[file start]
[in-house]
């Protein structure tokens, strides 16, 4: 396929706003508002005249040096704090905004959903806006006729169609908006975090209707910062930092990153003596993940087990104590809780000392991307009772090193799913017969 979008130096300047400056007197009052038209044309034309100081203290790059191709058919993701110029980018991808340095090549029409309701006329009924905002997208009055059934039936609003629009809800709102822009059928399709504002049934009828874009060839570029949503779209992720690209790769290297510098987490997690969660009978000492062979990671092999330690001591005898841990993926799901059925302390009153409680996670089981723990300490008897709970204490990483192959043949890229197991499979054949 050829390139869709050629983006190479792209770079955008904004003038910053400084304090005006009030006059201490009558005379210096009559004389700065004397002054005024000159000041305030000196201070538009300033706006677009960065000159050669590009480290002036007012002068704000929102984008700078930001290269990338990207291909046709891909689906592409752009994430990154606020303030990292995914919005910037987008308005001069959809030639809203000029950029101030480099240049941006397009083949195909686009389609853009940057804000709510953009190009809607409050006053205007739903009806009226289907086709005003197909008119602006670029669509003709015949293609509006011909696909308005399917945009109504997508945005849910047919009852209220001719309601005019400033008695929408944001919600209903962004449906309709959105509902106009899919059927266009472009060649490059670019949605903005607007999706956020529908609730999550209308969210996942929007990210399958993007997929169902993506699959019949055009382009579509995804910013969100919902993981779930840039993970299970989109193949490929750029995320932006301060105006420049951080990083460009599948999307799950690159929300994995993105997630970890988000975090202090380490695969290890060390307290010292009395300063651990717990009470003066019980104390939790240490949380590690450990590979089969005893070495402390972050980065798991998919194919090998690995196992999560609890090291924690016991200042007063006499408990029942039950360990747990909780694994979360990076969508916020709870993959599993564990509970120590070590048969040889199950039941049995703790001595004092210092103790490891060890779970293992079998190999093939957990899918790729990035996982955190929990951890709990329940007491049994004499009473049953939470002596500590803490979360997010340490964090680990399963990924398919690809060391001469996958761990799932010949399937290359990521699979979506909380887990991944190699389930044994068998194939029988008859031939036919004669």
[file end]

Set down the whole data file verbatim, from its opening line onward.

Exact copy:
[in-house]
């Protein structure tokens, strides 16, 4: 396929706003508002005249040096704090905004959903806006006729169609908006975090209707910062930092990153003596993940087990104590809780000392991307009772090193799913017969 979008130096300047400056007197009052038209044309034309100081203290790059191709058919993701110029980018991808340095090549029409309701006329009924905002997208009055059934039936609003629009809800709102822009059928399709504002049934009828874009060839570029949503779209992720690209790769290297510098987490997690969660009978000492062979990671092999330690001591005898841990993926799901059925302390009153409680996670089981723990300490008897709970204490990483192959043949890229197991499979054949 050829390139869709050629983006190479792209770079955008904004003038910053400084304090005006009030006059201490009558005379210096009559004389700065004397002054005024000159000041305030000196201070538009300033706006677009960065000159050669590009480290002036007012002068704000929102984008700078930001290269990338990207291909046709891909689906592409752009994430990154606020303030990292995914919005910037987008308005001069959809030639809203000029950029101030480099240049941006397009083949195909686009389609853009940057804000709510953009190009809607409050006053205007739903009806009226289907086709005003197909008119602006670029669509003709015949293609509006011909696909308005399917945009109504997508945005849910047919009852209220001719309601005019400033008695929408944001919600209903962004449906309709959105509902106009899919059927266009472009060649490059670019949605903005607007999706956020529908609730999550209308969210996942929007990210399958993007997929169902993506699959019949055009382009579509995804910013969100919902993981779930840039993970299970989109193949490929750029995320932006301060105006420049951080990083460009599948999307799950690159929300994995993105997630970890988000975090202090380490695969290890060390307290010292009395300063651990717990009470003066019980104390939790240490949380590690450990590979089969005893070495402390972050980065798991998919194919090998690995196992999560609890090291924690016991200042007063006499408990029942039950360990747990909780694994979360990076969508916020709870993959599993564990509970120590070590048969040889199950039941049995703790001595004092210092103790490891060890779970293992079998190999093939957990899918790729990035996982955190929990951890709990329940007491049994004499009473049953939470002596500590803490979360997010340490964090680990399963990924398919690809060391001469996958761990799932010949399937290359990521699979979506909380887990991944190699389930044994068998194939029988008859031939036919004669």